OBJECTIVES: This study has three objectives. (1) Investigate the association between body mass index (BMI) and the efficacy of primary hip replacement using a patient-reported outcome measure (PROMs) with a measurement floor and ceiling, (2) Explore the performance of different estimation methods to estimate change in PROMs score following surgery using a simulation study and real word data where data has measurement floors and ceilings and (3) Lastly, develop guidance for practising researchers on the analysis of PROMs in the presence of floor and ceiling effects.
DESIGN: Simulation study and prospective national medical device register.
SETTING: National Register of Joint Replacement and Medical Devices.
METHODS: Using a Monte Carlo simulation study and data from a national joint replacement register (162 513 patients with pre- and post-surgery PROMs), we investigate simple approaches for the analysis of outcomes with floor and ceiling effects that are measured at two occasions: linear and Tobit regression (baseline adjusted analysis of covariance, change-score analysis, post-score analysis) in addition to linear and multilevel Tobit models.
PRIMARY OUTCOME: The primary outcome of interest is change in PROMs from pre-surgery to 6 months post-surgery.
RESULTS: Analysis of data with floor and ceiling effects with models that fail to account for these features induce substantial bias. Single-level Tobit models only correct for floor or ceiling effects when the exposure of interest is not associated with the baseline score. In observational data scenarios, only multilevel Tobit models are capable of providing unbiased inferences.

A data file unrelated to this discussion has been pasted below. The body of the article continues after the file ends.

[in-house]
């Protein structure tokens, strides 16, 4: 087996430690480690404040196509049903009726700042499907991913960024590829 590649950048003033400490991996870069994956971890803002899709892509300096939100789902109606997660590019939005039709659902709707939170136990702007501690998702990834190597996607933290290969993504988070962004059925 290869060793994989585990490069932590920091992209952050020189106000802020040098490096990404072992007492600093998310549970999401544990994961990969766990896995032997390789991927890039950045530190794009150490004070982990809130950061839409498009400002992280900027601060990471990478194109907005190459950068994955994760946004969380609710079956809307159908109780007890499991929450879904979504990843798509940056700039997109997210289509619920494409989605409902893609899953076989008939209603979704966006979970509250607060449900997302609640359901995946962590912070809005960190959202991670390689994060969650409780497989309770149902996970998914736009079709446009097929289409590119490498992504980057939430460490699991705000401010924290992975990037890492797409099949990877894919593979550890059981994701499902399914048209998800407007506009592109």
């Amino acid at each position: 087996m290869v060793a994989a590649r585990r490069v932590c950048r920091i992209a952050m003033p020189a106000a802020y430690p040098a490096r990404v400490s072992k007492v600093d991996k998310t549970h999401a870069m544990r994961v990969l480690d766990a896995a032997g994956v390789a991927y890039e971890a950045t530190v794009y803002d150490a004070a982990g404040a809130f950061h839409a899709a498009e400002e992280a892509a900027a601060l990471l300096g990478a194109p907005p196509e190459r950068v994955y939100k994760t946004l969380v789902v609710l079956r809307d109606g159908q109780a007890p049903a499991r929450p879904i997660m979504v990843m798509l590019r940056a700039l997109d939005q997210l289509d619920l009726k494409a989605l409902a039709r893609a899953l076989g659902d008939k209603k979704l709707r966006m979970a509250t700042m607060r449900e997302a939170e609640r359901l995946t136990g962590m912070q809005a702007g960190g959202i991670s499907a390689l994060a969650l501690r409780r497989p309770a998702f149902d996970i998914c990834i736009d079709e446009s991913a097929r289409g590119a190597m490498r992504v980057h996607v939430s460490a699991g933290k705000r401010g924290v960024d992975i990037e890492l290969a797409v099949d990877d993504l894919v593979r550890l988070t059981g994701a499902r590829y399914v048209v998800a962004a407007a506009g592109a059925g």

CONCLUSIONS: Inferences from pre- post-studies that fail to account for floor and ceiling effects may induce spurious associations with substantial risk of bias. Multilevel Tobit models indicate the efficacy of total hip replacement is independent of BMI. Restricting access to total hip replacement based on a patients BMI can not be supported by the data.
|Number of pages||13|
|Publication status||Published - 27 Aug 2020|
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Dr Adrian E Sayers
- Bristol Medical School (THS) - Senior Research Fellow
- Bristol Population Health Science Institute
Person: Academic , Member